So those are Penny’s abilities, but what about the characters she’s possessed? This is one area where Flipping Death excels compared to its predecessor. Every character has their own unique trait and ability. Animals can be possessed, allowing players to control a seagull to constantly drop poop bomb on everyone at will and in necessary situations. The same inputs used for Penny are applied to characters which behave differently from each other. These mechanics are used to solve the puzzles found in each chapter. When possessing each character, it can be easy to forget to mind-read during this time. Even when you’ve accomplished a certain task a character was meant to do, they might have even more dialogue worth listening to. Complimenting the gameplay, the more dialogue the better. Although the main story is intriguing and certainly a good one, it’d be like missing out on character development on individual characters even if most of the chatter is downright silly, cynical or perverted. Thanks to the writing and voice cast, it’s an animated feature worth your time while you play.
The amount of clever ideas put into each chapter feel right for this game’s tonal direction. Often bizarre, there are scenarios touching on known trends, bringing to light certain oddities or pathological traits of people. It’s dark humor in its finest form yet remains charming throughout all of it. Extra objectives can be found within each chapter and completing them will result in an unlockable card, called Ghost Cards. Solving particular puzzles or doing some light milestone for that chapter will earn you a ghost card along with a humorous description of the character. For the completionist, these are worth seeking out if you like that extra challenge and to feel like you’ve seen all the characters. It adds to the sense of exploration Flipping Death offers to a degree. There is also a hint system in the pause menu for when you are stuck and only the hints needed to advance will be selected. The hint are only images showing what a character should be doing. Completely optional, but a nice addition.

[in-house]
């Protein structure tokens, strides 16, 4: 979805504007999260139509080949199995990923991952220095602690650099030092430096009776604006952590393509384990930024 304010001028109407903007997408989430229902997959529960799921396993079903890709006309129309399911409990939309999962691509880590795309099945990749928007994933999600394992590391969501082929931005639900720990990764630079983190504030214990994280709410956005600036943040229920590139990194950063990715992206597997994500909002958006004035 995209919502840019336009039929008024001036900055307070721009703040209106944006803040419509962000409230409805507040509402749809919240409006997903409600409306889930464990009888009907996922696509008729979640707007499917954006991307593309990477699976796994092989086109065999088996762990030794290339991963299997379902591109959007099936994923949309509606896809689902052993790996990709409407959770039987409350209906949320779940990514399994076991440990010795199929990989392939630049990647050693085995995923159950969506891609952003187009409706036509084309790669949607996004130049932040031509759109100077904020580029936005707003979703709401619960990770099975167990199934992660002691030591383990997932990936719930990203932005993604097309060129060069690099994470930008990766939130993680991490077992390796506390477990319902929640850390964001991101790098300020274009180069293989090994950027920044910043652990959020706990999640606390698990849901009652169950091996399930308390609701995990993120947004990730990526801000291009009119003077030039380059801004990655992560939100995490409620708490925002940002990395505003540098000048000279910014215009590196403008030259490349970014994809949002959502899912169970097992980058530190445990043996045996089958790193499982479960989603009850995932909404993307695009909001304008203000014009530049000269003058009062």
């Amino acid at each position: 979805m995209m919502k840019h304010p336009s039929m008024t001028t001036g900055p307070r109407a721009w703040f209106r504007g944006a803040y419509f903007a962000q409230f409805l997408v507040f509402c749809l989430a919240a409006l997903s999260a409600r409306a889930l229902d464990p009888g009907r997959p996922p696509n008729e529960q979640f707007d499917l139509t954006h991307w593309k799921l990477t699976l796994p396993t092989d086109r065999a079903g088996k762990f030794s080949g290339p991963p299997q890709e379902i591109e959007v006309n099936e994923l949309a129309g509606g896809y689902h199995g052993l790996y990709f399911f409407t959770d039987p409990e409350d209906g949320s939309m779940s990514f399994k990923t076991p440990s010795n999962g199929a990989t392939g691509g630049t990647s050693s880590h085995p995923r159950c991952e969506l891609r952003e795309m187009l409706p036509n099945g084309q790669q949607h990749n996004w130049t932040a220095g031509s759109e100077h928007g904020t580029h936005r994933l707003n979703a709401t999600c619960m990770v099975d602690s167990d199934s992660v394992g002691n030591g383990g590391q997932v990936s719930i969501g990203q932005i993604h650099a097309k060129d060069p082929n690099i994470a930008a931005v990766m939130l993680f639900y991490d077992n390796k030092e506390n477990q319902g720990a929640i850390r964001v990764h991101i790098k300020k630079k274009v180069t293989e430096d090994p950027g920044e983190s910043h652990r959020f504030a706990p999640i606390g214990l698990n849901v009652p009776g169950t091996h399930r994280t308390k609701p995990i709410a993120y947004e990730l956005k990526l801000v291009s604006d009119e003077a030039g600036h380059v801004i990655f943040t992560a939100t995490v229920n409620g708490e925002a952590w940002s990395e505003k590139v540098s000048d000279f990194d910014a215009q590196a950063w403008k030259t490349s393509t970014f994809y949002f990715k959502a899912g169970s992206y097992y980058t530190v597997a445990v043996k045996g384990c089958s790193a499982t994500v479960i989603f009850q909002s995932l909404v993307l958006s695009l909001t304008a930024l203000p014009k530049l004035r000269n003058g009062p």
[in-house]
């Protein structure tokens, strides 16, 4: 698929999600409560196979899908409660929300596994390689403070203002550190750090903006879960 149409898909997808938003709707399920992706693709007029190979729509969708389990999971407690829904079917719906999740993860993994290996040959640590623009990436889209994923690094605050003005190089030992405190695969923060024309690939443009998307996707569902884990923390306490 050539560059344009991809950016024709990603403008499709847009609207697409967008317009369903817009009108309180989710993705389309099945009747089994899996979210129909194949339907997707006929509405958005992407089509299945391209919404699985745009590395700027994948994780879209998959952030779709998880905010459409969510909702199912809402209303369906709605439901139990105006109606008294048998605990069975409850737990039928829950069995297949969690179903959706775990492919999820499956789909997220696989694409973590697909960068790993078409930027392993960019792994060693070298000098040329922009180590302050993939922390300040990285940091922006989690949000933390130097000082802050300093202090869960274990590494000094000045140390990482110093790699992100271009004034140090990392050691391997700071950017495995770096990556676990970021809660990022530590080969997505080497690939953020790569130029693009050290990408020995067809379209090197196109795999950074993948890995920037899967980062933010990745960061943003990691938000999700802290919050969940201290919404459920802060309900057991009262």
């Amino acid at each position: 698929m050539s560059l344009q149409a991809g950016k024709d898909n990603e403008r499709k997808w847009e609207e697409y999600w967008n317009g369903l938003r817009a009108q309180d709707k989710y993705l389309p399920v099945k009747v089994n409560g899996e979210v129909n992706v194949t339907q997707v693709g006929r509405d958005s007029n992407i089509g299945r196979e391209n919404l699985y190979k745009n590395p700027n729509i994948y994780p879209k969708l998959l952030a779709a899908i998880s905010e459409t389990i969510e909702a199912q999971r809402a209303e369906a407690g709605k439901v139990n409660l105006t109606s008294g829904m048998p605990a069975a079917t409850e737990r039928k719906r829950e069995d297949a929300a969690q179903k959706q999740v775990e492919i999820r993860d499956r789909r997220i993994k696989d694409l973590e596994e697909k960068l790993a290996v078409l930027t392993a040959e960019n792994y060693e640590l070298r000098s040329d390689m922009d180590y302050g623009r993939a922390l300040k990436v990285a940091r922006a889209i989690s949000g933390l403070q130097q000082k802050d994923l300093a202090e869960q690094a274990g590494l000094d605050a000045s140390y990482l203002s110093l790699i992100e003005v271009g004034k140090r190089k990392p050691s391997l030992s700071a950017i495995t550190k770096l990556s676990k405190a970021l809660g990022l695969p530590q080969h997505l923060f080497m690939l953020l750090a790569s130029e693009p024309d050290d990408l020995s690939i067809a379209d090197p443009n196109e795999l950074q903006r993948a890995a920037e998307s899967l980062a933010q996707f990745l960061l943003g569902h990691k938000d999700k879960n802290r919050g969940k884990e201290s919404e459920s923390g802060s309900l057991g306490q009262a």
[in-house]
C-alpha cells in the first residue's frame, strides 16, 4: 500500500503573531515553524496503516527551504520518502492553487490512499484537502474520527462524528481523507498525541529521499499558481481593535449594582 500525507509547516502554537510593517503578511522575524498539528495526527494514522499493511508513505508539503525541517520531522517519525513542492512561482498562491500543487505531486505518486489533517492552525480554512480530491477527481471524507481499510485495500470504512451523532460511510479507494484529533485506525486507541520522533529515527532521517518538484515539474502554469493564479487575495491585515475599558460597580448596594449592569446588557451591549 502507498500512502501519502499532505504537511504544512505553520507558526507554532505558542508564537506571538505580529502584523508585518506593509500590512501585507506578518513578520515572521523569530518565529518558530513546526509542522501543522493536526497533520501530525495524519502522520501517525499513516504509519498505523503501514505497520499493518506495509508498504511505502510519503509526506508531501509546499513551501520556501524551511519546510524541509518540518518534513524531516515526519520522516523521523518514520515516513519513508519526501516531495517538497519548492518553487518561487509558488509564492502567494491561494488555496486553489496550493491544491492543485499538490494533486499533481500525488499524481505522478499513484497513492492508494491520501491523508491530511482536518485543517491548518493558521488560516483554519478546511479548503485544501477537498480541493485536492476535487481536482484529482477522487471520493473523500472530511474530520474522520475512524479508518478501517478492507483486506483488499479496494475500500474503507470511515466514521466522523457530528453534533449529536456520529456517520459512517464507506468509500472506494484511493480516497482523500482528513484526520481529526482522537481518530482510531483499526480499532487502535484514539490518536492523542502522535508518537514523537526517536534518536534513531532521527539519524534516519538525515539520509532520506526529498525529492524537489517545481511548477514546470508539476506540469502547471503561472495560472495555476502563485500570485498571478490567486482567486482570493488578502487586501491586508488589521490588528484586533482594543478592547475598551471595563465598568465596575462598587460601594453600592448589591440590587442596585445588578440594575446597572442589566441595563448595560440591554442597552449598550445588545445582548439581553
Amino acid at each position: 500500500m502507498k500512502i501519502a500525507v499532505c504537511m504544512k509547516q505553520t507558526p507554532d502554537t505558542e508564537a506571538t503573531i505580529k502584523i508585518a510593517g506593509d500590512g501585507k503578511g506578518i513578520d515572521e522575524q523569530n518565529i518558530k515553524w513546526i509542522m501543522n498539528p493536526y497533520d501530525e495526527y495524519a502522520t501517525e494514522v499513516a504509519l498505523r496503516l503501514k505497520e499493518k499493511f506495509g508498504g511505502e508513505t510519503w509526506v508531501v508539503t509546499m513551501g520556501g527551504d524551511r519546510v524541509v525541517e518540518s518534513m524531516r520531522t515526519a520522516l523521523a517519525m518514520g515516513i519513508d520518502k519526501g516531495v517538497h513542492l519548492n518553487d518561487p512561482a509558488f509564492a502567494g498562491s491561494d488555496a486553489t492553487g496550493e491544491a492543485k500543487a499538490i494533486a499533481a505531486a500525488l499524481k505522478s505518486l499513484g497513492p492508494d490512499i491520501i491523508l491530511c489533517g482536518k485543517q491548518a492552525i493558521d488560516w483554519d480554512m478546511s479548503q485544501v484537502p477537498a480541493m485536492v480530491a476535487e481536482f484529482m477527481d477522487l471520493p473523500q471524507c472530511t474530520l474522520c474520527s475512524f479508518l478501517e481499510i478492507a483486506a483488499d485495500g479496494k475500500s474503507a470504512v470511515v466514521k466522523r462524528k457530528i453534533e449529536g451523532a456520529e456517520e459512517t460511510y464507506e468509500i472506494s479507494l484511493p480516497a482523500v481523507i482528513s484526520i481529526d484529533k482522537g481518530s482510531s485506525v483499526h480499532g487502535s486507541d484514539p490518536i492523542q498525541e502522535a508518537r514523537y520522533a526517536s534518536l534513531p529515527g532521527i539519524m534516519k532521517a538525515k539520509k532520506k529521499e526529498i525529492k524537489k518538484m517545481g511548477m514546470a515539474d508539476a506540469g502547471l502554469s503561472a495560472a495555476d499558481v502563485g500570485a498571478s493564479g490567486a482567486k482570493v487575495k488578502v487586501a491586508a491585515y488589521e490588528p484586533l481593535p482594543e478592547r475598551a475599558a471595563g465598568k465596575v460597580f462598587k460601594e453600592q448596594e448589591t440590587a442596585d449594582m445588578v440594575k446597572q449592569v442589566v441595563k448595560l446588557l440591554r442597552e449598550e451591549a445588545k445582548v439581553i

Where Stick It To The Man! had Zoink Games’ often-used sound specialist and composer Joel Bille, he hasn’t returned in Flipping Death. Instead, three other individuals provided the music. The jazzy cartoonish flavor stays faithful to its predecessor and is a very similar followup that feels right at home here. Still catchy, groovy and never overplayed.
There is one thing I hope Zoink Games addresses in the near future and that is something missing from Stick It To The Man!. There are no noticeable checkpoints or save feature as the game only does it automatically. This is a problem for when you quit a chapter and want to come back later, only to find out that your currency is much lower or your current status is different than where you thought it might have saved. A situation that happened actually hindered my progress and made me restart chapters. Loading a chapter is also long. Thankfully, a narrator who provides a summary of the currently story progress keeps it interesting.
An example of this is obtaining the soul currency that does not respawn on levels, as the game assumes you already have the required amount needed. After possessing a character that required said currency, doing an objective and quitting the game after a point I thought was a checkpoint or saved automatically, I returned to the game later only to find out that the character I possessed previously had yet to be possessed even when other events were kept track of. The bad news was since that particular currency does not respawn the mini-game to obtain it, the bug in which I’ve encountered this problem didn’t allow me to possess a character needed to advance since I didn’t have the required amount. There are also occasional wonky physics where characters get stuck, like a coma patient on a hospital bed rolling down platforms, only having me try possess different characters to manage getting it unstuck instead of restarting the chapter. It’s doubtful it will happen at all, but a little experimentation or just playing naturally can result in some weird behavior. It’s nothing too major and it can be avoided, but it’s worth noting.